Heavy music has a long history of replacement singers stepping in and stepping up, often eclipsing the legacy of their predecessors — from Ronnie James Dio in Sabbath, to Henry Rollins in Black Flag, to Mike Patton in Faith No More and beyond. With Cardinal Copia taking his place as the "new leader" of theatrical occult-metal mystics Ghost, we asked you, our fans and followers, to pick the single greatest replacement singer, and you sounded off across social media with strong opinions. Below, are the ranked Top 5 vote-getters.
For most fans, Pantera's first album is Cowboys From Hell, when in fact the Texan firebrands had released not only a prior album with singer Phil Anselmo (1988's Power Metal), but also — count 'em — three records before that, with a guy named Terry Glaze behind the mic. A glammy belter in the style of Van Halen's David Lee Roth, Glaze parted ways with Dimebag (then going as Diamond Darrell), Vinnie and Rex in 1986. Enter Anselmo, a NOLA native who would revolutionize heavy metal with his raw hardcore- and extreme-metal-inflected attack and take Pantera to a new level of confidence and power.
How do you replace a bona fide legend like Ozzy Osbourne? In the case of Black Sabbath, you recruit another fucking legend: Rainbow singer Ronnie James Dio. When Dio joined the Sabbath crew in 1979, his powerful, versatile vocal style ushered the band's classic sound into a new and exciting era. His contributions to Black Sabbath's Heaven and Hell and Mob Rules helped make those records become not just standout moments of the early Eighties metal scene, but also within Sabbath's own towering catalog.
Mike Patton was just a college student when Faith No More approached him in 1988 replace original singer Chuck Mosley, intrigued by the demos the musician had released with his freak-metal band Mr. Bungle. His razor-throated raps and otherworldly range took the budding group's carnival-esque fury to ferocious new heights — and ushered in their widespread commercial success — with 1989's breakthrough LP The Real Thing. Ultimately, Patton's greatest contribution to Faith No More wasn't his technique, but rather his insatiable creative drive, which guaranteed that no two records sounded exactly the same — after all, there's nothing like a side project (or several) to keep the creative juices fresh.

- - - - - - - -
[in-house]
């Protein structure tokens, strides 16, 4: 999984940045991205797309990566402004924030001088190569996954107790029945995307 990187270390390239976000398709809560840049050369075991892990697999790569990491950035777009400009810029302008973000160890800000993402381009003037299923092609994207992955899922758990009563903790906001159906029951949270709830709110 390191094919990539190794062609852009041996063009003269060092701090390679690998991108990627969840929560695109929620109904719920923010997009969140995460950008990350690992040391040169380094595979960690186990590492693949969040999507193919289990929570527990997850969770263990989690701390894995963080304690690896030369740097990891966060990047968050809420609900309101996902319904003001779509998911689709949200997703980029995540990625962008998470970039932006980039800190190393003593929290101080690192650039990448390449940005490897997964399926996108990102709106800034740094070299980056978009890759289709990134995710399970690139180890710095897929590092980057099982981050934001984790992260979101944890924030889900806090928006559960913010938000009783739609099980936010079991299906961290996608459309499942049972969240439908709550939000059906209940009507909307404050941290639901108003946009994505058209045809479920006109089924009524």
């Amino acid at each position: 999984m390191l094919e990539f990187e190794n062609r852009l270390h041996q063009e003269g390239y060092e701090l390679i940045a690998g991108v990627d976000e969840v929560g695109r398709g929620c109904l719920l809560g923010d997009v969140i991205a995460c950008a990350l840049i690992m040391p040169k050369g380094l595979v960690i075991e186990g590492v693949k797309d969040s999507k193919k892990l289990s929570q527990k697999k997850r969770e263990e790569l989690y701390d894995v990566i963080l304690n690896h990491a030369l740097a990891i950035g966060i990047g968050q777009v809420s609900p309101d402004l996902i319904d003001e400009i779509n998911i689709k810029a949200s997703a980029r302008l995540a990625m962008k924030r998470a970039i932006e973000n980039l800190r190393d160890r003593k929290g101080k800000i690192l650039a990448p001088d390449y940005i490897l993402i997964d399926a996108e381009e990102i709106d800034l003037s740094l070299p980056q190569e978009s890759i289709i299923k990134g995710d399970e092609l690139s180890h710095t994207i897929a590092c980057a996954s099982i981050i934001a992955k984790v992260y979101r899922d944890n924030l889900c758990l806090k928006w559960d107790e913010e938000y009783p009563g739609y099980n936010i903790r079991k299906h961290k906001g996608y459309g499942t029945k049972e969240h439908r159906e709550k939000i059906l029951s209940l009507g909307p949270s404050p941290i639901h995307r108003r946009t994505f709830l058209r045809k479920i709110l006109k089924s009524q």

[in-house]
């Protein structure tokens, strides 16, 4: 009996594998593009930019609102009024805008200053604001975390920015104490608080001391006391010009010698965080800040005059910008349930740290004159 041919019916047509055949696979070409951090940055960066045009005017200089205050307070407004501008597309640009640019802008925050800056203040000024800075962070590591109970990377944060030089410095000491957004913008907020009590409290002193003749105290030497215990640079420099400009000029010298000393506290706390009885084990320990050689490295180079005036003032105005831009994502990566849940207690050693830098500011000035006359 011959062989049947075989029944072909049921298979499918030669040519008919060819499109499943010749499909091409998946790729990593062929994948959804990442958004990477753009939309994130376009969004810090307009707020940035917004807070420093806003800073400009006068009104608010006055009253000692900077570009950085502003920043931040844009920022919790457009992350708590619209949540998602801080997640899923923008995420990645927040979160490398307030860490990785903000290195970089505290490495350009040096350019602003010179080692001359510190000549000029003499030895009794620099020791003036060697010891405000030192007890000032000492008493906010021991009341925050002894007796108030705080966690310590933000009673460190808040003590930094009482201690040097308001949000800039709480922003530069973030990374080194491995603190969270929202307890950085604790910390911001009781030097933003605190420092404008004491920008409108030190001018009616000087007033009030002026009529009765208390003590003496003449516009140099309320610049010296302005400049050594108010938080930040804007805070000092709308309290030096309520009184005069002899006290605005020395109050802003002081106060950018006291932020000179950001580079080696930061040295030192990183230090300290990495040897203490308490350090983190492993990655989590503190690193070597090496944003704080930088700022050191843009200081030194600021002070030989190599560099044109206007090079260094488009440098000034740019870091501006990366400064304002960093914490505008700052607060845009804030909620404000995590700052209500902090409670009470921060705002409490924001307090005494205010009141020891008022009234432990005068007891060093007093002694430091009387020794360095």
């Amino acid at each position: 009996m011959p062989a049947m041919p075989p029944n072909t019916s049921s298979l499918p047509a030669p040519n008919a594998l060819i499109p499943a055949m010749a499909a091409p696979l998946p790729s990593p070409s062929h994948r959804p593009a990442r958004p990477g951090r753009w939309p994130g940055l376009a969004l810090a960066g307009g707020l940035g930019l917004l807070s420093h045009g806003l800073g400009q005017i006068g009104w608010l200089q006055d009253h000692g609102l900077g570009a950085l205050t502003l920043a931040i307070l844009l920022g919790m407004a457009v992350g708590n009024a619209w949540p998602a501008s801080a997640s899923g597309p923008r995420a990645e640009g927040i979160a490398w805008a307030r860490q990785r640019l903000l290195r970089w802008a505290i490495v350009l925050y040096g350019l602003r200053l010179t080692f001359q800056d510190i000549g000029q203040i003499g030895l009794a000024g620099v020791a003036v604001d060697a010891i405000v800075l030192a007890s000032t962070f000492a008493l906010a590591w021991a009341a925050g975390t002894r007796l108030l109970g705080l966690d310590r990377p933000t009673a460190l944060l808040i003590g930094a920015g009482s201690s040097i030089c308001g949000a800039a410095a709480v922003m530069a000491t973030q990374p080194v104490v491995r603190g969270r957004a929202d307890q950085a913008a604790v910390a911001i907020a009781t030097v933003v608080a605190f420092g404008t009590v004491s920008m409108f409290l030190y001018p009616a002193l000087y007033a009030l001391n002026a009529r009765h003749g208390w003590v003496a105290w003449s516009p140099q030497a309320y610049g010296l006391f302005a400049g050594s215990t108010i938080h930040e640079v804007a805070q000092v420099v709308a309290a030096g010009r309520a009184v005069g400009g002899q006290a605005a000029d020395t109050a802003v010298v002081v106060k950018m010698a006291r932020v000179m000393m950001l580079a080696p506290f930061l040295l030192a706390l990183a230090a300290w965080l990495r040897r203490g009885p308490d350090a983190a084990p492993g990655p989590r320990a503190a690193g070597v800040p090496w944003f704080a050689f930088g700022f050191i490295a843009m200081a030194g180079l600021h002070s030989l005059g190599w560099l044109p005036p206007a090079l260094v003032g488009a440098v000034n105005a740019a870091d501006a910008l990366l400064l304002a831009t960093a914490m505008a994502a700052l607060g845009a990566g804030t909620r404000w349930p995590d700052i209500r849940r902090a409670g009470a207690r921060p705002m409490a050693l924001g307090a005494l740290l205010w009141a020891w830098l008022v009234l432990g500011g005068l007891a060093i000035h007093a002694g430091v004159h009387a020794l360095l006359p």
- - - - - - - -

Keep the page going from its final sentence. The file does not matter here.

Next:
In early 1980, AC/DC were riding high on the breakout popularity of the previous year's hard-rock juggernaut Highway to Hell, the Australian hard rock act's most commercially successful record to date. But then the unthinkable happened: lead singer Bon Scott died from asphyxiation after passing out from alcohol poisoning. That tragic event easily could have meant the end for one of the world's most exciting, energetic rock bands. But Malcolm and Angus Young weren't ready to give up yet, and started auditioning new frontmen until they found English singer Brian Johnson. Johnson hit the ground running on Back in Black — which to this day ranks as one of the best-selling hard rock albums of all time — and his explosive, unpretentious yowls continued to lead the band to international success for the next three decades.
Quite possibly the single greatest decision that Iron Maiden ever made happened after the Killers tour when Samson vocalist Bruce Dickinson stepped in to replace Paul Di'Anno. Dickinson's boundless energy, unmatched vocal range, hyperliterate storytelling and live-juggernaut style is to this day, the best in the realms of heavy metal, and possibly all of rock as we know it. Frankly, can you imagine anyone else being able to pull off the vocals on "Run to the Hills"?